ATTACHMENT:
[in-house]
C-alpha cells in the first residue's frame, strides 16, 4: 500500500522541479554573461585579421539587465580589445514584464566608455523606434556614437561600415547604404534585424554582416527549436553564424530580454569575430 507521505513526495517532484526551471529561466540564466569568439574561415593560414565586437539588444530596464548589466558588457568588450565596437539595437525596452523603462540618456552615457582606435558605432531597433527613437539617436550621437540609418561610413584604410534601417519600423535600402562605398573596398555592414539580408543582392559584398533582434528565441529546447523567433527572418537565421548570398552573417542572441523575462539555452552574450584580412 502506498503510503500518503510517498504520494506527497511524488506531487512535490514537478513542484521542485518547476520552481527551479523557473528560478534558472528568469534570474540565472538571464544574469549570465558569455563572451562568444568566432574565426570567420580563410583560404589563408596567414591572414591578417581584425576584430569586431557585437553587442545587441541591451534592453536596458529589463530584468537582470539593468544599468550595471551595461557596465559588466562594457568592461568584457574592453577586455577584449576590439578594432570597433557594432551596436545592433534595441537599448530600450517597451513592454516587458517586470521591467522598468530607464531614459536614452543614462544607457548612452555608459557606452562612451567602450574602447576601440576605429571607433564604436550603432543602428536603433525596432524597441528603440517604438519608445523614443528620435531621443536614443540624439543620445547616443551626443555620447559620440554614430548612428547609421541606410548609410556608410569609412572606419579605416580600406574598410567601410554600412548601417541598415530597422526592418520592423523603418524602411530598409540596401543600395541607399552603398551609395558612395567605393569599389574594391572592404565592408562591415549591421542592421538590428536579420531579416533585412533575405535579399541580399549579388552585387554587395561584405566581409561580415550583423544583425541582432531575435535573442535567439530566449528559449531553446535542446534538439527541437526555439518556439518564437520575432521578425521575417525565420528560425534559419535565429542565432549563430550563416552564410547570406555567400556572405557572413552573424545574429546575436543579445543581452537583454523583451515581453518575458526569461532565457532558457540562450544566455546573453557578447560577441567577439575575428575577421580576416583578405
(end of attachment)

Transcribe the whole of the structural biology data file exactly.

[in-house]
C-alpha cells in the first residue's frame, strides 16, 4: 500500500522541479554573461585579421539587465580589445514584464566608455523606434556614437561600415547604404534585424554582416527549436553564424530580454569575430 507521505513526495517532484526551471529561466540564466569568439574561415593560414565586437539588444530596464548589466558588457568588450565596437539595437525596452523603462540618456552615457582606435558605432531597433527613437539617436550621437540609418561610413584604410534601417519600423535600402562605398573596398555592414539580408543582392559584398533582434528565441529546447523567433527572418537565421548570398552573417542572441523575462539555452552574450584580412 502506498503510503500518503510517498504520494506527497511524488506531487512535490514537478513542484521542485518547476520552481527551479523557473528560478534558472528568469534570474540565472538571464544574469549570465558569455563572451562568444568566432574565426570567420580563410583560404589563408596567414591572414591578417581584425576584430569586431557585437553587442545587441541591451534592453536596458529589463530584468537582470539593468544599468550595471551595461557596465559588466562594457568592461568584457574592453577586455577584449576590439578594432570597433557594432551596436545592433534595441537599448530600450517597451513592454516587458517586470521591467522598468530607464531614459536614452543614462544607457548612452555608459557606452562612451567602450574602447576601440576605429571607433564604436550603432543602428536603433525596432524597441528603440517604438519608445523614443528620435531621443536614443540624439543620445547616443551626443555620447559620440554614430548612428547609421541606410548609410556608410569609412572606419579605416580600406574598410567601410554600412548601417541598415530597422526592418520592423523603418524602411530598409540596401543600395541607399552603398551609395558612395567605393569599389574594391572592404565592408562591415549591421542592421538590428536579420531579416533585412533575405535579399541580399549579388552585387554587395561584405566581409561580415550583423544583425541582432531575435535573442535567439530566449528559449531553446535542446534538439527541437526555439518556439518564437520575432521578425521575417525565420528560425534559419535565429542565432549563430550563416552564410547570406555567400556572405557572413552573424545574429546575436543579445543581452537583454523583451515581453518575458526569461532565457532558457540562450544566455546573453557578447560577441567577439575575428575577421580576416583578405